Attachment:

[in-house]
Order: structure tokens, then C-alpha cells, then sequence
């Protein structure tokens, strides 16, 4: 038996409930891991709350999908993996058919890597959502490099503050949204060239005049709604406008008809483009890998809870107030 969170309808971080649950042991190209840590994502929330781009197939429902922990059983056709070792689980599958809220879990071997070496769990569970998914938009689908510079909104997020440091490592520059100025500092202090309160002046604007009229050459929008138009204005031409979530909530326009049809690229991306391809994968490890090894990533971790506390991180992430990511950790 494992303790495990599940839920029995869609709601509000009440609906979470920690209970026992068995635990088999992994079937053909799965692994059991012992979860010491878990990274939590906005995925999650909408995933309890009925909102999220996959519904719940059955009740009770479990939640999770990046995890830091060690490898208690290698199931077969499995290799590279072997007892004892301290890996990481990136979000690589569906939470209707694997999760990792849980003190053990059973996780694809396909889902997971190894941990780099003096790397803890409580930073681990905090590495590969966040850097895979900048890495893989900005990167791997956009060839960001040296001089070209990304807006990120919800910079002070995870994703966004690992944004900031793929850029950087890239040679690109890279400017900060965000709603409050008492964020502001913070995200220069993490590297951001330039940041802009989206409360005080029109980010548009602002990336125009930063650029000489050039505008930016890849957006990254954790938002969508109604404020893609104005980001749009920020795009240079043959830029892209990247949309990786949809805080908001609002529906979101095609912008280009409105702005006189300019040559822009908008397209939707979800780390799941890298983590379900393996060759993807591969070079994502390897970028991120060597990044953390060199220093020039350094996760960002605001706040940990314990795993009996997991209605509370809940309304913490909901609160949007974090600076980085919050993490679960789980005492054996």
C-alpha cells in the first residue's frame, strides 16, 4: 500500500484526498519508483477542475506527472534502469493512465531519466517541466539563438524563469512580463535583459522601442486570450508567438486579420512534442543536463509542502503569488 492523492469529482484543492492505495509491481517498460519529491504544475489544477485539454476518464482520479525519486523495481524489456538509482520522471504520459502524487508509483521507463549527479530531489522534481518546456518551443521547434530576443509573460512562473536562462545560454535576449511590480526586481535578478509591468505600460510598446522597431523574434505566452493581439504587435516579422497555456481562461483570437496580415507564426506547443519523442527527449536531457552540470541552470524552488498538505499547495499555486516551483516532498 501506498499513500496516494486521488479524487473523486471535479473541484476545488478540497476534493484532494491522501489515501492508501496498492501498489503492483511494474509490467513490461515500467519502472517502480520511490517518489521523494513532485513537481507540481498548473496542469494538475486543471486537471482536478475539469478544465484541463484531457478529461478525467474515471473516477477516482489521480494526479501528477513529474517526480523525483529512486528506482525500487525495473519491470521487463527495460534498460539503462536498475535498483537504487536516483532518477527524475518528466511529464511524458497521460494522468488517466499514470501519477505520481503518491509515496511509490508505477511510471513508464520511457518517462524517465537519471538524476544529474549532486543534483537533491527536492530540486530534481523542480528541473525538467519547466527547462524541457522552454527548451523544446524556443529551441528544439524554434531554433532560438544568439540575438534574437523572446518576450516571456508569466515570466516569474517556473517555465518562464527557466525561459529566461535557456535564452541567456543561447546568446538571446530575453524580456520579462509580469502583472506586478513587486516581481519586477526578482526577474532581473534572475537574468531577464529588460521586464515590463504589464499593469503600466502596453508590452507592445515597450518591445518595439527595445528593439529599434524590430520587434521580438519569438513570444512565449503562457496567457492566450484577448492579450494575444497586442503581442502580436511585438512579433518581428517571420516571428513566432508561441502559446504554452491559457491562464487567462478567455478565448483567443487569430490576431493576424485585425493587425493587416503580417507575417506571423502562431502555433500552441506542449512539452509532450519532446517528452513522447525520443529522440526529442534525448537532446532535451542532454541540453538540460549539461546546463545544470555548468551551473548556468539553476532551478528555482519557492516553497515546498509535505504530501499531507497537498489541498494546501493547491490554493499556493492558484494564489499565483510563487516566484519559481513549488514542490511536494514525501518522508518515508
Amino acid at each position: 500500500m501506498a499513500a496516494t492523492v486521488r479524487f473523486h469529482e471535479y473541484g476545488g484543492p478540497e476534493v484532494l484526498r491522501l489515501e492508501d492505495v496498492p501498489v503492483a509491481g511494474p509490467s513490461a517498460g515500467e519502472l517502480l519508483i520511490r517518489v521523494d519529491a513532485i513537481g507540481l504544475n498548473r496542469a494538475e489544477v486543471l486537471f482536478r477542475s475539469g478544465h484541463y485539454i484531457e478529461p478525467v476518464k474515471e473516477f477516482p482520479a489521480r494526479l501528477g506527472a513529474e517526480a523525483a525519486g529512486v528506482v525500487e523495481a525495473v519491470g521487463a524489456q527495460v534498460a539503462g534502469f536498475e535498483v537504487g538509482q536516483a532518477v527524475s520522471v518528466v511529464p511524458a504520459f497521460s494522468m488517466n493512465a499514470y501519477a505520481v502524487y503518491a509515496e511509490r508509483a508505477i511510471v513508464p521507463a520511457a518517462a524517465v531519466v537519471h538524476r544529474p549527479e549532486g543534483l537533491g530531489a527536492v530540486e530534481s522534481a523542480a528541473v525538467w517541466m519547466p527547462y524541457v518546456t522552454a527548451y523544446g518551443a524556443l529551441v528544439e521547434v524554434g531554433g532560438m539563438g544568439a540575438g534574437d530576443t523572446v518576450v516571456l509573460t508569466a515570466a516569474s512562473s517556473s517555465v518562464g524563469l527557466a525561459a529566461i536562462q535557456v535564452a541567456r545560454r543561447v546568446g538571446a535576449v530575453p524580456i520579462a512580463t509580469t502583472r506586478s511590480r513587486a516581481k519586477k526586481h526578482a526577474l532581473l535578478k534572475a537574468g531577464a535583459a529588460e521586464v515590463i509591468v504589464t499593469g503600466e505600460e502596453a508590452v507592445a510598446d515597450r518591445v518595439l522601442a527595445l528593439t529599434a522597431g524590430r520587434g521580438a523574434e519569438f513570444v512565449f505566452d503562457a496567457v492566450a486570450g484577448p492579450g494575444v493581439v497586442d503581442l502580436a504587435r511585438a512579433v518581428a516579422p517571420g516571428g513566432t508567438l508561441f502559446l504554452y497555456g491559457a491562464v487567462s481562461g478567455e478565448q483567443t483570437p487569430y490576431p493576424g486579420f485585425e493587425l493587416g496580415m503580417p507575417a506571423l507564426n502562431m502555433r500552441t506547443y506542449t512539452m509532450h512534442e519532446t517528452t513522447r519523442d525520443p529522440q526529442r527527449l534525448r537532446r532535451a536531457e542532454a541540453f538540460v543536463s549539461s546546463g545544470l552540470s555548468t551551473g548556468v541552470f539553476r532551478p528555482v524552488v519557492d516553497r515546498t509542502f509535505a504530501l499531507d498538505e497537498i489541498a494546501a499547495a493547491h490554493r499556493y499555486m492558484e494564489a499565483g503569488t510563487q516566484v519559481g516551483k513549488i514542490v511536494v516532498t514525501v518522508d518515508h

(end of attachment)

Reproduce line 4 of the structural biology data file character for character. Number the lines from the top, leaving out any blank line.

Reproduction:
C-alpha cells in the first residue's frame, strides 16, 4: 500500500484526498519508483477542475506527472534502469493512465531519466517541466539563438524563469512580463535583459522601442486570450508567438486579420512534442543536463509542502503569488 492523492469529482484543492492505495509491481517498460519529491504544475489544477485539454476518464482520479525519486523495481524489456538509482520522471504520459502524487508509483521507463549527479530531489522534481518546456518551443521547434530576443509573460512562473536562462545560454535576449511590480526586481535578478509591468505600460510598446522597431523574434505566452493581439504587435516579422497555456481562461483570437496580415507564426506547443519523442527527449536531457552540470541552470524552488498538505499547495499555486516551483516532498 501506498499513500496516494486521488479524487473523486471535479473541484476545488478540497476534493484532494491522501489515501492508501496498492501498489503492483511494474509490467513490461515500467519502472517502480520511490517518489521523494513532485513537481507540481498548473496542469494538475486543471486537471482536478475539469478544465484541463484531457478529461478525467474515471473516477477516482489521480494526479501528477513529474517526480523525483529512486528506482525500487525495473519491470521487463527495460534498460539503462536498475535498483537504487536516483532518477527524475518528466511529464511524458497521460494522468488517466499514470501519477505520481503518491509515496511509490508505477511510471513508464520511457518517462524517465537519471538524476544529474549532486543534483537533491527536492530540486530534481523542480528541473525538467519547466527547462524541457522552454527548451523544446524556443529551441528544439524554434531554433532560438544568439540575438534574437523572446518576450516571456508569466515570466516569474517556473517555465518562464527557466525561459529566461535557456535564452541567456543561447546568446538571446530575453524580456520579462509580469502583472506586478513587486516581481519586477526578482526577474532581473534572475537574468531577464529588460521586464515590463504589464499593469503600466502596453508590452507592445515597450518591445518595439527595445528593439529599434524590430520587434521580438519569438513570444512565449503562457496567457492566450484577448492579450494575444497586442503581442502580436511585438512579433518581428517571420516571428513566432508561441502559446504554452491559457491562464487567462478567455478565448483567443487569430490576431493576424485585425493587425493587416503580417507575417506571423502562431502555433500552441506542449512539452509532450519532446517528452513522447525520443529522440526529442534525448537532446532535451542532454541540453538540460549539461546546463545544470555548468551551473548556468539553476532551478528555482519557492516553497515546498509535505504530501499531507497537498489541498494546501493547491490554493499556493492558484494564489499565483510563487516566484519559481513549488514542490511536494514525501518522508518515508